The world’s largest mangrove forest Sundarbans must be saved from destruction. But our government is turning a deaf ear to this public demand.Their short-sighted ‘development’ plans has overshadowed the importance of protecting the environment. They are eager to give local and foreign businesses opportunities , but are not bothered with the fact that the Sundarbans are growing precarious by the day.There are multifarious activities going on for the steady destruction of the Sundarbans. For example, the plying of commercial vessels through the forest rivers. The dangers of this were manifest on 9 December 2014 whn an oil tanker capsized on the river Shyala. Three hundred and fifty lakhs of oil spread all over the forest. The resulting water and soil pollution harmed the flora and the fauna and this has not been made up in the past 15 years.
And yet vessels have not been stopped from plying through the Sundarbans. Just last Saturday a cargo vessel laden with 12 thousand metric tonnes of coal sunk in the very same river.Meanwhile, trees are being felled indiscriminately and tigers, along with other animals, are being hunted. Then there is the Rampal power plant project which will usher in serious danger to the forest, according to experts. There is a wave of public protest against this project but the authorities claim the power plant will not harm the Sundarbans. Yet the Indiad government has not allowed any such project in their country, in such close proximity to their side of the Sundarbans.The government policymakers must not be so shortsighted. The Sundarbans is an invaluable natural resource. The destruction of the forest in the name of development must be thwarted. The Rampal power plant project must b shifted elsewhere.Prohibit the movement of vessels though the forest. Stop the felling of trees and hunting of animals in the Sundarbans.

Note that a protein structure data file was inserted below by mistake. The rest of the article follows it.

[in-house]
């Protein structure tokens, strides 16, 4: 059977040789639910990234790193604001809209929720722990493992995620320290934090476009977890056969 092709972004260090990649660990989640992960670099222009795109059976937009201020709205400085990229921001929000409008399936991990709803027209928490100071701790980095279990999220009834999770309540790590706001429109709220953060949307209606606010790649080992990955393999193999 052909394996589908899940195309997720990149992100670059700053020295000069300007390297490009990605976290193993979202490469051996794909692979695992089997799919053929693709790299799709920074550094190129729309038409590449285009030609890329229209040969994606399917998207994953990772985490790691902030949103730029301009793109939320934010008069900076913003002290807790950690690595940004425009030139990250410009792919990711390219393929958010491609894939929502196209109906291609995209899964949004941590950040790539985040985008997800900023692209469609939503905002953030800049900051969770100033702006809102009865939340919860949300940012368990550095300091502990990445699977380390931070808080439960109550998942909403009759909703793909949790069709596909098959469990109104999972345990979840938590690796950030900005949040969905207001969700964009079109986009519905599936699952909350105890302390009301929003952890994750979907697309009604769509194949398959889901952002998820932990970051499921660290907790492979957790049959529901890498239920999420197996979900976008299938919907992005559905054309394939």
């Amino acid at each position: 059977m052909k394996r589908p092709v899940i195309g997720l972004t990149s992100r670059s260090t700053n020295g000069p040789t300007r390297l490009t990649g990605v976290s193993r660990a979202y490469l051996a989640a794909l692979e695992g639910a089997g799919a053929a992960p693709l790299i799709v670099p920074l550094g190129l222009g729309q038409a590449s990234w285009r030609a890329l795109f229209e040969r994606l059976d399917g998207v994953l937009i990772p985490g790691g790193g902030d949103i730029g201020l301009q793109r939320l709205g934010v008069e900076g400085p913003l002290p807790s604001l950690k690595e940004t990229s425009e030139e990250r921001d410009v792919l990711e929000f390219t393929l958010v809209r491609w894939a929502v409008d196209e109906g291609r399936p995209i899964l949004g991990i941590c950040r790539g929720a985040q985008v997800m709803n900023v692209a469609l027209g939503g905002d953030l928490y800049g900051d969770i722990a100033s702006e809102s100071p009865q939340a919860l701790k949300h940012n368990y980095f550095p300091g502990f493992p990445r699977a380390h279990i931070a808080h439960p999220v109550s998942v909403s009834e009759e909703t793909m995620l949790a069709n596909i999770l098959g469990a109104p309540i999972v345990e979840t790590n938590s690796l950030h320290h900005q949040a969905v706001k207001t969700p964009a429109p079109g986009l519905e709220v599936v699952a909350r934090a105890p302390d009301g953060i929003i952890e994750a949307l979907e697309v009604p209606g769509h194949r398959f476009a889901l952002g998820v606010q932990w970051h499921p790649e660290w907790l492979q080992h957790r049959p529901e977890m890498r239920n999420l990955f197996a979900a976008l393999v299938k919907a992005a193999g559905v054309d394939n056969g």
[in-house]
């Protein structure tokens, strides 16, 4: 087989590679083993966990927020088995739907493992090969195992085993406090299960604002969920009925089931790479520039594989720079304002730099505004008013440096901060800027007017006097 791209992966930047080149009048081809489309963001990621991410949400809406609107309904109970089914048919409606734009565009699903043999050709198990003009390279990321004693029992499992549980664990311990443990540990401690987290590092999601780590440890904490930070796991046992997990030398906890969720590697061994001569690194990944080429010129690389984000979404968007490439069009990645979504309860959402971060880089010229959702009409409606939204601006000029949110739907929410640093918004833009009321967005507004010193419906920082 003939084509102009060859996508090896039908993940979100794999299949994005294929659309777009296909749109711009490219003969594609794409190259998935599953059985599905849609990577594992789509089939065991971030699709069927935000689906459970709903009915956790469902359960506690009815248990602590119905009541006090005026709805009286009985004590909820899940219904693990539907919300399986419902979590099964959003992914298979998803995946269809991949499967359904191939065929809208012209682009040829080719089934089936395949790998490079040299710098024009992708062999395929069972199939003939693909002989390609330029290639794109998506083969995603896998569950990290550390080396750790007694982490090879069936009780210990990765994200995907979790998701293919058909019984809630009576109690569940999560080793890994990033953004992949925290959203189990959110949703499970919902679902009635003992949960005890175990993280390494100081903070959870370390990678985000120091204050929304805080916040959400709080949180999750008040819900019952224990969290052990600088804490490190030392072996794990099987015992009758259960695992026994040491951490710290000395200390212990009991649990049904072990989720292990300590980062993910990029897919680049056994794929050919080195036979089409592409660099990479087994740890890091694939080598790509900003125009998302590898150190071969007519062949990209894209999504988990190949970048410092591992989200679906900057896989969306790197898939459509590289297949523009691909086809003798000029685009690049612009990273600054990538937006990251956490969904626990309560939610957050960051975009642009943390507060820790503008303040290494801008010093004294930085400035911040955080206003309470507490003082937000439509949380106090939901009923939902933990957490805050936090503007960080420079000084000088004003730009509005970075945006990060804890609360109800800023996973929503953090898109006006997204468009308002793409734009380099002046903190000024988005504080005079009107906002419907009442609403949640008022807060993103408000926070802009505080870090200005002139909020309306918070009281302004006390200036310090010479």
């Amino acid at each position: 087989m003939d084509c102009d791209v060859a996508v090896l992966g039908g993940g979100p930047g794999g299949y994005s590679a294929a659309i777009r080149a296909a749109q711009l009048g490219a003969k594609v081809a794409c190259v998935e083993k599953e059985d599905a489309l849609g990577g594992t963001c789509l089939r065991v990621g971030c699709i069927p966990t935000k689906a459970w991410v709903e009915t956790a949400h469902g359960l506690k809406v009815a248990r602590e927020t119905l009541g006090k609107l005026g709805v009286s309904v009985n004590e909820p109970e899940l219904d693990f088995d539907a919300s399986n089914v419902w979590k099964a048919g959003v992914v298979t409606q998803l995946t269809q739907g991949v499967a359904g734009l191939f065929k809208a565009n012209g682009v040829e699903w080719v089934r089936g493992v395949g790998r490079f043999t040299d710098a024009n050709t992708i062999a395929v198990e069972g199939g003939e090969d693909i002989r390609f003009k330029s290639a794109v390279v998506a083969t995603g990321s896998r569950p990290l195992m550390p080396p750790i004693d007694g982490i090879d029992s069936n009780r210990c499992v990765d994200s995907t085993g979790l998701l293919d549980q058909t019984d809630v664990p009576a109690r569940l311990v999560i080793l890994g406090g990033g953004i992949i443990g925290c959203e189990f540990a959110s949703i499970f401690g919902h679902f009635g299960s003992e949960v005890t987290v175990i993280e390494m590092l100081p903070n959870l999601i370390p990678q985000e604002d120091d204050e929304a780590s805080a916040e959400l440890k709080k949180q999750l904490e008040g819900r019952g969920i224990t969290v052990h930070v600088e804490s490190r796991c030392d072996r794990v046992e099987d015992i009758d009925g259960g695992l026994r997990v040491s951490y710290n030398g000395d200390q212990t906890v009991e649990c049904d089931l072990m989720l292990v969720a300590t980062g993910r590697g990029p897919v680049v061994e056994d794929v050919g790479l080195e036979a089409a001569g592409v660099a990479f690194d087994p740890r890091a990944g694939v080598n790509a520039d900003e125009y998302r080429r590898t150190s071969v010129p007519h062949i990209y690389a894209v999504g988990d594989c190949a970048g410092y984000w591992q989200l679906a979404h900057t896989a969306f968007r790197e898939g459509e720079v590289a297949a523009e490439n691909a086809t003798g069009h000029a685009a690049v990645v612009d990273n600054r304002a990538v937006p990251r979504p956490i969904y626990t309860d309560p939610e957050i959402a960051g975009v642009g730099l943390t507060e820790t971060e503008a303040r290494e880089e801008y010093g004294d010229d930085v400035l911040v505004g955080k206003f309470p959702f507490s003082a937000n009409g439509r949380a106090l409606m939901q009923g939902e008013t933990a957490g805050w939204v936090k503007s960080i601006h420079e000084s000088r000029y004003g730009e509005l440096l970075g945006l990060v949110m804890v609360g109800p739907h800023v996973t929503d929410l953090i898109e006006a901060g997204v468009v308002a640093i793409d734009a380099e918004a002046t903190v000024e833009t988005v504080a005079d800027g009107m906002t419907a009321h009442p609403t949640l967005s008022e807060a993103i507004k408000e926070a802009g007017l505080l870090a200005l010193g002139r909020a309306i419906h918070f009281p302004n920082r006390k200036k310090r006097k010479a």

source: prothom alo